There isn’t a single problem we can’t solve if we combine our collective intelligence. This is the primary reason why virtual meetings must be collaborative. Without it, we risk squandering insights, ideas, and the perspective of our stakeholders.
During my last class, How to Facilitate Collaborative Meetings Online, we identified multitasking as the primary distraction factor during virtual meetings, both personally and for our audiences.
What’s wrong with that? Why do we need to mitigate multitasking?
Our brains can only focus on one thing at a time. The brain works like a switch.
When we multitask our comprehension has holes in it, like swiss cheese!
Focus is essential to comprehension and retention of information.
Don’t just take my word for it, check out molecular biologist and author of Brain Rules, Dr. John Medina’s research for more insight.
Virtual Meeting Collaboration Tips
Keep their hands busy. Use two different platforms; one for the presentation and video, the other for collaboration via a mobile device.
For brainstorming and ideation, use breakout rooms to facilitate small group discussions.
It’s difficult to disengage and hide out when you are in a small group discussion. Not all virtual meeting tools have this feature, but I know Zoom and Adobe Connect offer this.
I often give each small group a problem to solve, then have them present their team’s ideas to the larger group. The side benefit is it helps people find belonging in a more intimate setting rather than a large team discussion where it’s easy to hide.
Remember, you are fighting against multitasking and loss of attention. Small group work is a useful tool in your arsenal.
Use #hashtags to tag comments based on the topic. Doing so makes it much easier to search and report on comments by subject, versus manually combing through a sea of comments lumped together. This is a facilitator’s dream come true!
For prioritization, use upvoting to allow stakeholders to vote on the best ideas and solutions. Let the community chose the best ideas through liking other attendee’s ideas posted to the discussion. The best ideas will bubble to the top and quickly allow you to see what ideas are trending and deserve more consideration. 👍🏼👍🏼👍🏼
Shift the decision making power from a few to many. Instead of having a select few dominants (those with the power) make the decisions, solve problems collaboratively by allowing teams to vote on priorities and outcomes. It creates a sense of ownership and autonomy, which also increases relevancy and focus.
Enable anonymous comments. Allowing attendees to contribute with anonymity helps create physiological safety for all to share contrarian viewpoints without the risk of backlash.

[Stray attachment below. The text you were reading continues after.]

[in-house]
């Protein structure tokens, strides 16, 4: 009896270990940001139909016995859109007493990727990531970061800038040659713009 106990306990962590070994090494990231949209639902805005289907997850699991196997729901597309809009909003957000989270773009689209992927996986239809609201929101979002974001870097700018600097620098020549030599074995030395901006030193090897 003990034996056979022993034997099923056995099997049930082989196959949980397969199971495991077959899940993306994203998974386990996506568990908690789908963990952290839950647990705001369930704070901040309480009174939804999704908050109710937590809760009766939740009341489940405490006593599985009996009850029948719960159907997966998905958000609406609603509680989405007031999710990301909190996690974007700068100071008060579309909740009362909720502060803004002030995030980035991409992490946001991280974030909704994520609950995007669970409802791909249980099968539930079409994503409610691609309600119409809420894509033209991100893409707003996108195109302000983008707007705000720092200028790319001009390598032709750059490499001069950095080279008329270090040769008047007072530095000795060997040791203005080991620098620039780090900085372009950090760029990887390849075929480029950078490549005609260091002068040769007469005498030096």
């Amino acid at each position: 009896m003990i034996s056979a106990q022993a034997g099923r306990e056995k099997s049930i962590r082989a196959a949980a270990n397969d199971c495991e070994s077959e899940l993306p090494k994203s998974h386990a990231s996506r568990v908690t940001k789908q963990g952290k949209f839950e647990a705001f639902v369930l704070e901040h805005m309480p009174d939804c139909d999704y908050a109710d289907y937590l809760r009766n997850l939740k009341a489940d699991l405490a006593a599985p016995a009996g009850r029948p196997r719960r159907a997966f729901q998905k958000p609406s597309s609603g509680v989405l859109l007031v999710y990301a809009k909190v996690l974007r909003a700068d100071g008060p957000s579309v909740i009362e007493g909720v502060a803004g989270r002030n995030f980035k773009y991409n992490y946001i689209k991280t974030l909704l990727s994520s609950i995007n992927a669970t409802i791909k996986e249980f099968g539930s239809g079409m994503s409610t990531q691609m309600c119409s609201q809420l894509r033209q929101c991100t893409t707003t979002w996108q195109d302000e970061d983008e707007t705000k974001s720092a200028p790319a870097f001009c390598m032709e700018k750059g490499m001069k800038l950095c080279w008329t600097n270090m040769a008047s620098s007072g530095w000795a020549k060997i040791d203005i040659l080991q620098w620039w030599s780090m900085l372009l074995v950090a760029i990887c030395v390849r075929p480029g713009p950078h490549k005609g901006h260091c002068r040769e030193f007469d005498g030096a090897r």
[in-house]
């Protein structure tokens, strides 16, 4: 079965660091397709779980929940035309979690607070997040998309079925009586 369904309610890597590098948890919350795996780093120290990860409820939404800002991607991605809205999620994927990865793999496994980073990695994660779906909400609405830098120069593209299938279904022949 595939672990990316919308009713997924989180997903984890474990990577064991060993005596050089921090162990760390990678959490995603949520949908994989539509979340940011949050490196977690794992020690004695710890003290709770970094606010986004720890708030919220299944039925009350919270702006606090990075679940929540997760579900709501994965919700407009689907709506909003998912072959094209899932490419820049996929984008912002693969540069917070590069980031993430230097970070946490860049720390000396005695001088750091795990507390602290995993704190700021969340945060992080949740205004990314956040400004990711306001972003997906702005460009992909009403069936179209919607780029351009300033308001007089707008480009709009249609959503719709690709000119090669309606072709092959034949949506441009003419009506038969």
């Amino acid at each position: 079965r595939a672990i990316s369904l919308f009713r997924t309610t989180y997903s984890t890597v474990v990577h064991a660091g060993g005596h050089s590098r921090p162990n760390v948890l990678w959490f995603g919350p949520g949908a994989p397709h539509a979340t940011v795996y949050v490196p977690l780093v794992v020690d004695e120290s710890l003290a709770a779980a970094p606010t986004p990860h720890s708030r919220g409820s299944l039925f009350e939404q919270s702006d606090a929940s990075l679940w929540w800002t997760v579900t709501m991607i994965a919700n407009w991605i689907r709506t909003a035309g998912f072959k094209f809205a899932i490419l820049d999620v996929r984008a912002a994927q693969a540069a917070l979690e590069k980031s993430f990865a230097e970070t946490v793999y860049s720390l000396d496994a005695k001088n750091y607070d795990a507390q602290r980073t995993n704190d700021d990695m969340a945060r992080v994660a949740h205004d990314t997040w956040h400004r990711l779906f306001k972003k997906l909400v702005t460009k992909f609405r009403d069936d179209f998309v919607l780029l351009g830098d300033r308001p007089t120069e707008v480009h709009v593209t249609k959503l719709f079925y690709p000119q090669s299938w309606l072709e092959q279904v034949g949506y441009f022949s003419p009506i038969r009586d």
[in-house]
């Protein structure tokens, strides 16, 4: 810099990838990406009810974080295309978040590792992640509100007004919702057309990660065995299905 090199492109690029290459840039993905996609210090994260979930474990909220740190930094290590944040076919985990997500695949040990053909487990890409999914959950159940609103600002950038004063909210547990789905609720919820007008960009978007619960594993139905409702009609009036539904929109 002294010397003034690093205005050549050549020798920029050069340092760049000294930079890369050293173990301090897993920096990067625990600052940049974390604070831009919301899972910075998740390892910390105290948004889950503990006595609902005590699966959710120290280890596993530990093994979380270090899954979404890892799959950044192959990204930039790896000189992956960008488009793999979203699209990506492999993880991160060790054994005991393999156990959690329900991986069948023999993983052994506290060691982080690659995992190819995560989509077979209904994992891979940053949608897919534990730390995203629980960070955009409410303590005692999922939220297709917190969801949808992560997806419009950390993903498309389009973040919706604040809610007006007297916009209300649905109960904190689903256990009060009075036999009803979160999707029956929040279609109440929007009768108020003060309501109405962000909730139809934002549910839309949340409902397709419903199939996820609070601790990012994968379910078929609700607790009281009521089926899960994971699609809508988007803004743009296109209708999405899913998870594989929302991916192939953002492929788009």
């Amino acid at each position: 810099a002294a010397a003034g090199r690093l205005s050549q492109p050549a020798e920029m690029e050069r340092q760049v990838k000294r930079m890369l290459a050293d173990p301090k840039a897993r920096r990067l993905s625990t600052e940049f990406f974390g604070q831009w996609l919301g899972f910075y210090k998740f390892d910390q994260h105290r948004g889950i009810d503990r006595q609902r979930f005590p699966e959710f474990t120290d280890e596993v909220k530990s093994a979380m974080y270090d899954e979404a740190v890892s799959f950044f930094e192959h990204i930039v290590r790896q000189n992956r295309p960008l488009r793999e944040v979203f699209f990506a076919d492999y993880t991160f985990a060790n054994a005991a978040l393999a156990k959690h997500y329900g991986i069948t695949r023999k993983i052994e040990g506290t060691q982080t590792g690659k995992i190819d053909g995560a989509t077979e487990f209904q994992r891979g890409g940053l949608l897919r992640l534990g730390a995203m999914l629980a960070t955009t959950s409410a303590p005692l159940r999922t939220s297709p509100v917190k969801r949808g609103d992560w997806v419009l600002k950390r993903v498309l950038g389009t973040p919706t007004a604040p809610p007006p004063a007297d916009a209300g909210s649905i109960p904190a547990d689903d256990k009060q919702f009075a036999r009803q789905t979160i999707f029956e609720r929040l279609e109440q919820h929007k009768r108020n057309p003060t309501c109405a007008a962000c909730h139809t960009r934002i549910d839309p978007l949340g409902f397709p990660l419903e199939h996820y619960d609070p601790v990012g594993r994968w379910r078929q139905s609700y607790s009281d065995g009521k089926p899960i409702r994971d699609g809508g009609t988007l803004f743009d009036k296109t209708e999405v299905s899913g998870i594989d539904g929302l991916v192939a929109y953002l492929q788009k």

Unfortunately, groupthink often influences decisions, innovation, and outcomes. Ensuring all voices are heard and considered, is the antidote. Virtual collaboration tools enable the feasibility of capitalizing on the power of anonymity and mitigates the negative impact of groupthink.
Which tools can help us facilitate collaboration online? When facilitating virtual meetings, I prefer Evenium’s ConnexMe and Zoom. Connexme offers a robust set of collaboration tools that help me facilitate inclusive group discussions that result in better outcomes, efficient data gathering, and reporting.
Design with outcomes in mind. There are all sorts of whiz-bang experiences you can build into a virtual meeting; however, designing relevant collaboration exercises is paramount.
Start with the end in mind. What do you want people to do after the session is over? The answer to this question should inform the design of your meeting.
Only brain-friendly presentations allowed!
If you want to keep your audience’s attention and expect comprehension of your message, you must design and deliver presentations that work with their brain and not against it.
What to learn how? No worries. Register for the course Mesmerize: How to Design and Deliver Brain-Friendly Presentations. Click here for register for the live course, or click here to take it on-demand.
I want you to be successful in facilitating collaboration online. So many people feel stuck online versus empowered online. It’s our job as facilitators to shift the perspective. If we do that well, not only will better decisions be made, attendees will discover an enhanced sense of belonging.